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Department ofHistory


Graduation picture of Michaela Scanlon on a beach at sunset

Graduation picture of Michaela Scanlon on a beach at sunset

Michaela Scanlon '16

From History to Occupational Therapy

Michaela Scanlon, SCU class of 2016:

Most Broncos end their time at SCU their senior year with a myriad of celebratory events, leading up to commencement and grad picnic. My final weeks as a Bronco looked very different: I was admitted to the psychiatric ward on a 5150 and was unable to participate in these festivities due to ongoing mental health treatment. However, this experience served a great purpose for me. My hospitalization introduced me to occupational therapy (OT)— and now, 6 years later, I have just received my doctorate in OT from the nation’s top program with the University of Southern California.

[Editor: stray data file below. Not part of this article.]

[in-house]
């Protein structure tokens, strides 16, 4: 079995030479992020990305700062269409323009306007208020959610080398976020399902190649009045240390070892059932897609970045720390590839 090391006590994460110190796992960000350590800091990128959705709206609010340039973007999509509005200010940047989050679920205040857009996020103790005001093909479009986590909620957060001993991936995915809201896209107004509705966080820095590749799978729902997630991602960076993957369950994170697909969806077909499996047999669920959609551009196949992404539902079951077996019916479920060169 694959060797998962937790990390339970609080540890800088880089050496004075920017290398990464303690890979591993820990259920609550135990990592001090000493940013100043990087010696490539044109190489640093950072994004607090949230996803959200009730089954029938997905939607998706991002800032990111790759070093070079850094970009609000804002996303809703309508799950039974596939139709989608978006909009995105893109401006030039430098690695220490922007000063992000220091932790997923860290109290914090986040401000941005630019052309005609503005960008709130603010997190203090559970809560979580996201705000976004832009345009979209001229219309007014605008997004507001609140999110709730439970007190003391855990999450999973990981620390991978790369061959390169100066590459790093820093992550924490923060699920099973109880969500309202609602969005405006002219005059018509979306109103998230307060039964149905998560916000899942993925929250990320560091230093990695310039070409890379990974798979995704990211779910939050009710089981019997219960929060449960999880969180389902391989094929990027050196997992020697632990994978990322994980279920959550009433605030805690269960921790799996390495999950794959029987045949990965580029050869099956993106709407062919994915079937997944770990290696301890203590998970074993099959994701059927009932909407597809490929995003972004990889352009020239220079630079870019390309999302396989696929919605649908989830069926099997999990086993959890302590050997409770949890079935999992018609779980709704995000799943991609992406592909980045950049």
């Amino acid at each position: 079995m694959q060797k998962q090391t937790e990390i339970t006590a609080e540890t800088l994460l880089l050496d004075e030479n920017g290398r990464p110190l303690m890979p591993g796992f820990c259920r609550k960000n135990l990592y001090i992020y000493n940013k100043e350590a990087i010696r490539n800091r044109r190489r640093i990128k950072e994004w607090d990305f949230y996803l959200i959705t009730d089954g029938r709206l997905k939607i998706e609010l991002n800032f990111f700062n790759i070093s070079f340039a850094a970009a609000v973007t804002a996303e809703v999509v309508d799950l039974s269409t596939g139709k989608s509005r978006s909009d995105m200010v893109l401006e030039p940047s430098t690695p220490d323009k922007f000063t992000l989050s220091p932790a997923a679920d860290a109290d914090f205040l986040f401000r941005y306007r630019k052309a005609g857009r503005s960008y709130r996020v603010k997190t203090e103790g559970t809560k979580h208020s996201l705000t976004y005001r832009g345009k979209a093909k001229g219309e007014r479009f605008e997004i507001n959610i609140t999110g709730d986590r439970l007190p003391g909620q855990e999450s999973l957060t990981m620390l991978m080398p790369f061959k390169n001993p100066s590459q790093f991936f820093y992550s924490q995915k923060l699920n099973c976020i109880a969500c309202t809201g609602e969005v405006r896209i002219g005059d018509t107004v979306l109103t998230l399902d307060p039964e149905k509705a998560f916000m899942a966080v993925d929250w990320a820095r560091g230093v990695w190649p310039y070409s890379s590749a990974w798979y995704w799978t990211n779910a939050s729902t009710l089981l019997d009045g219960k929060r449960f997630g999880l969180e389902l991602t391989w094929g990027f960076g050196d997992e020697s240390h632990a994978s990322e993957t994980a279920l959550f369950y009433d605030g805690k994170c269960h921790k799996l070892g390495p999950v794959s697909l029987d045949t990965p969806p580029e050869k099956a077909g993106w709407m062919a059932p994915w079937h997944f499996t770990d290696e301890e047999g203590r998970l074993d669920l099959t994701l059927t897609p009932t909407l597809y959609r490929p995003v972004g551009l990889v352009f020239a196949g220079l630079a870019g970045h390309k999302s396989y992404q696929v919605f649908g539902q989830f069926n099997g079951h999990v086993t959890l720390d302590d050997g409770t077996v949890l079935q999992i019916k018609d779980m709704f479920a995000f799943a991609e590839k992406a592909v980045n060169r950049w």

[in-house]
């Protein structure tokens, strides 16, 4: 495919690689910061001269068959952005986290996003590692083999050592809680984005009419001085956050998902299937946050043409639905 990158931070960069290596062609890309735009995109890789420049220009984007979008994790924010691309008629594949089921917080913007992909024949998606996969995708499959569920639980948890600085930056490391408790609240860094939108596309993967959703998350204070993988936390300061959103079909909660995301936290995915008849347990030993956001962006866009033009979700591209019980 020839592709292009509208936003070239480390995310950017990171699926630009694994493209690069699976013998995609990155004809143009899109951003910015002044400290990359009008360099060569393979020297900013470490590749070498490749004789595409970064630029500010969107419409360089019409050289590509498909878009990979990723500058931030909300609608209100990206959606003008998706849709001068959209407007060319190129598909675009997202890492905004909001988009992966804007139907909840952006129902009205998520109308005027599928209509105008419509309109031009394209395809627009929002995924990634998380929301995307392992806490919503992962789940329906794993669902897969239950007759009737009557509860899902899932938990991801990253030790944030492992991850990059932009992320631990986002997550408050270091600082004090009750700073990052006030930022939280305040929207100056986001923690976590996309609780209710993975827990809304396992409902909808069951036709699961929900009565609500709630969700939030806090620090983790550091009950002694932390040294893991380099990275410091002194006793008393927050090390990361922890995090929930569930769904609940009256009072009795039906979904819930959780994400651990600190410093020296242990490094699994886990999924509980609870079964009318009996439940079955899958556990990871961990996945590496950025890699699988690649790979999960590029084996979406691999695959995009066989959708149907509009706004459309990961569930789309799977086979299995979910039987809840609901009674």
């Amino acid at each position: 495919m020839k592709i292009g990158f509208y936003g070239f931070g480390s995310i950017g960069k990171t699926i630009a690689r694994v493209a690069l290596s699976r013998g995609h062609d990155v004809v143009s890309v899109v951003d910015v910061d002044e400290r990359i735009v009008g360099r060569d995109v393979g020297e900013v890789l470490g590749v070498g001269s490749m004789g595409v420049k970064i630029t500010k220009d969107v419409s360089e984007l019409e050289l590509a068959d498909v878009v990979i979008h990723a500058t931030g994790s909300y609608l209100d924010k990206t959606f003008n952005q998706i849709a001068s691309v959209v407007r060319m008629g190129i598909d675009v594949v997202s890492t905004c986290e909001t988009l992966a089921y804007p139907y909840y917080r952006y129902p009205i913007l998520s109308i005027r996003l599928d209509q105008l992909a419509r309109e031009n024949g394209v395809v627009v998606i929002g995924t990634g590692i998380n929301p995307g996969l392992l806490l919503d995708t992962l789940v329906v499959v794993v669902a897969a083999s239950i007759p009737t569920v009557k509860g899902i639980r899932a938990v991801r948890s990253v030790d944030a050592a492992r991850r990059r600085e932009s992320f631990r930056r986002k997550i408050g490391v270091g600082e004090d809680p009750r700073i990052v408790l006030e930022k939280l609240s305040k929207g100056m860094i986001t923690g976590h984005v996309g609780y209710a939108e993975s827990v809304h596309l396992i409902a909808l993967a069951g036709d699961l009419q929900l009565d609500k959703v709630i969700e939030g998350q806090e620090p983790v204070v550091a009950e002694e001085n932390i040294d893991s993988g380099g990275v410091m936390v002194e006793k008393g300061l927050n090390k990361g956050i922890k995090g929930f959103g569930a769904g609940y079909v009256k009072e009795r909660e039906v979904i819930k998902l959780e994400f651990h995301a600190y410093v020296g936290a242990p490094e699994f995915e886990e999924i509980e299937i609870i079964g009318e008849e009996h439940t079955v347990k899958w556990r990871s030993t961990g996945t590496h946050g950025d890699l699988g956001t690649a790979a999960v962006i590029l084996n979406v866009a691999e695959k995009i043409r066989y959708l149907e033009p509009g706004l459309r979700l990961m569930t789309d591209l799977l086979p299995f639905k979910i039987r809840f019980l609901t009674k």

Throughout both my Master’s and Doctoral programs at USC, my History major served me well. Under the guidance of incredible professors in SCU’s History Department, I learned to write concisely with purpose, collect meaningful research, and synthesize evidence effectively. My senior thesis, "Unfulfilled Promises: The Resettlement of Bosnian Refugees in the United States," won the History Department's Mehl Prize for best senior thesis. My thesis honed in on the Bosnian refugee crisis following the country’s genocide in the early 1990s and the shortcomings of the United States in welcoming them to a supposedly secure safe haven. It concludes with a connection to present day refugee crises and a call for policy reform in the way we support refugees once they have reached the United States that promotes them leading meaningful lives after the trauma they have endured. The skills I learned as a History major contributed to academic success in my graduate studies. They will undoubtedly also serve me as I move into my professional career: occupational therapists must document their sessions, write evaluation and discharge reports, create program development proposals, and conduct research and outcome studies. Even though I have entered the world of healthcare, I still am able to utilize the skills I developed during my time with SCU’s History Department. As I join the small but mighty 2% of occupational therapists in the mental health field, I know the importance of looking to the past and where we have come from in order to inform where we are now and where we are going. I look forward to contributing the lens of a trained Historian to the occupational therapy profession in the context of mental healthcare. I also hope to one day return to my program as a professor to impact and inspire students in the way that my History professors did for me in my time at Santa Clara. Go Broncos and Fight On!

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